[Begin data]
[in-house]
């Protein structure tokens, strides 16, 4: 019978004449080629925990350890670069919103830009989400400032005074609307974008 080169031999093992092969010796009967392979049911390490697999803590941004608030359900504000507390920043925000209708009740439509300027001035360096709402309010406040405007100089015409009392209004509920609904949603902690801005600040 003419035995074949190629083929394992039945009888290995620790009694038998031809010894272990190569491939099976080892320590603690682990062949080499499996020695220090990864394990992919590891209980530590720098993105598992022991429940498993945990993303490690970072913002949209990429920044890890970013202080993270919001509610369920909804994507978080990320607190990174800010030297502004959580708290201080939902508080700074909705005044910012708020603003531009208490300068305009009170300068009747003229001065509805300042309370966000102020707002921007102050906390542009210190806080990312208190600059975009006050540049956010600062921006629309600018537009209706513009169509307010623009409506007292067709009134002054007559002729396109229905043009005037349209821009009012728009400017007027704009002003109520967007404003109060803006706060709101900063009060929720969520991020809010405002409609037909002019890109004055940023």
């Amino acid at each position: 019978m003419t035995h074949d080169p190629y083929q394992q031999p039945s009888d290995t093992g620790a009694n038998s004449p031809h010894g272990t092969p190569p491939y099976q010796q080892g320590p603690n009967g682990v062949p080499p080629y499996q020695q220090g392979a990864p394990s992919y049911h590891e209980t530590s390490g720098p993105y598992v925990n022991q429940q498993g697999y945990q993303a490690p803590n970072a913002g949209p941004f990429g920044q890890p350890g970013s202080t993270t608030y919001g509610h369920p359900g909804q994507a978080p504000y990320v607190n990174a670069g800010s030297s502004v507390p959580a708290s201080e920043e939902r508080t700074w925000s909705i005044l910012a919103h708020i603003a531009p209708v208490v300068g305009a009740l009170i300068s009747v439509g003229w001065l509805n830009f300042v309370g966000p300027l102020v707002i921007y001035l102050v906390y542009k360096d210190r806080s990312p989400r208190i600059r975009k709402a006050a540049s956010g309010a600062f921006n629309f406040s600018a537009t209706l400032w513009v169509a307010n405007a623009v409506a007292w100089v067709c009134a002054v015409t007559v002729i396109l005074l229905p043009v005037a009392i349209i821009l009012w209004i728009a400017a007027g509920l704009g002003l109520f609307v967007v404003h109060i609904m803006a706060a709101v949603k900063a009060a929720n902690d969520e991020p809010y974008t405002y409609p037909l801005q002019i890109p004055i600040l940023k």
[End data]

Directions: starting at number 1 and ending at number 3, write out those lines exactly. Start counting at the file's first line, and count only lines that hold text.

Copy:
[in-house]
């Protein structure tokens, strides 16, 4: 019978004449080629925990350890670069919103830009989400400032005074609307974008 080169031999093992092969010796009967392979049911390490697999803590941004608030359900504000507390920043925000209708009740439509300027001035360096709402309010406040405007100089015409009392209004509920609904949603902690801005600040 003419035995074949190629083929394992039945009888290995620790009694038998031809010894272990190569491939099976080892320590603690682990062949080499499996020695220090990864394990992919590891209980530590720098993105598992022991429940498993945990993303490690970072913002949209990429920044890890970013202080993270919001509610369920909804994507978080990320607190990174800010030297502004959580708290201080939902508080700074909705005044910012708020603003531009208490300068305009009170300068009747003229001065509805300042309370966000102020707002921007102050906390542009210190806080990312208190600059975009006050540049956010600062921006629309600018537009209706513009169509307010623009409506007292067709009134002054007559002729396109229905043009005037349209821009009012728009400017007027704009002003109520967007404003109060803006706060709101900063009060929720969520991020809010405002409609037909002019890109004055940023």
């Amino acid at each position: 019978m003419t035995h074949d080169p190629y083929q394992q031999p039945s009888d290995t093992g620790a009694n038998s004449p031809h010894g272990t092969p190569p491939y099976q010796q080892g320590p603690n009967g682990v062949p080499p080629y499996q020695q220090g392979a990864p394990s992919y049911h590891e209980t530590s390490g720098p993105y598992v925990n022991q429940q498993g697999y945990q993303a490690p803590n970072a913002g949209p941004f990429g920044q890890p350890g970013s202080t993270t608030y919001g509610h369920p359900g909804q994507a978080p504000y990320v607190n990174a670069g800010s030297s502004v507390p959580a708290s201080e920043e939902r508080t700074w925000s909705i005044l910012a919103h708020i603003a531009p209708v208490v300068g305009a009740l009170i300068s009747v439509g003229w001065l509805n830009f300042v309370g966000p300027l102020v707002i921007y001035l102050v906390y542009k360096d210190r806080s990312p989400r208190i600059r975009k709402a006050a540049s956010g309010a600062f921006n629309f406040s600018a537009t209706l400032w513009v169509a307010n405007a623009v409506a007292w100089v067709c009134a002054v015409t007559v002729i396109l005074l229905p043009v005037a009392i349209i821009l009012w209004i728009a400017a007027g509920l704009g002003l109520f609307v967007v404003h109060i609904m803006a706060a709101v949603k900063a009060a929720n902690d969520e991020p809010y974008t405002y409609p037909l801005q002019i890109p004055i600040l940023k």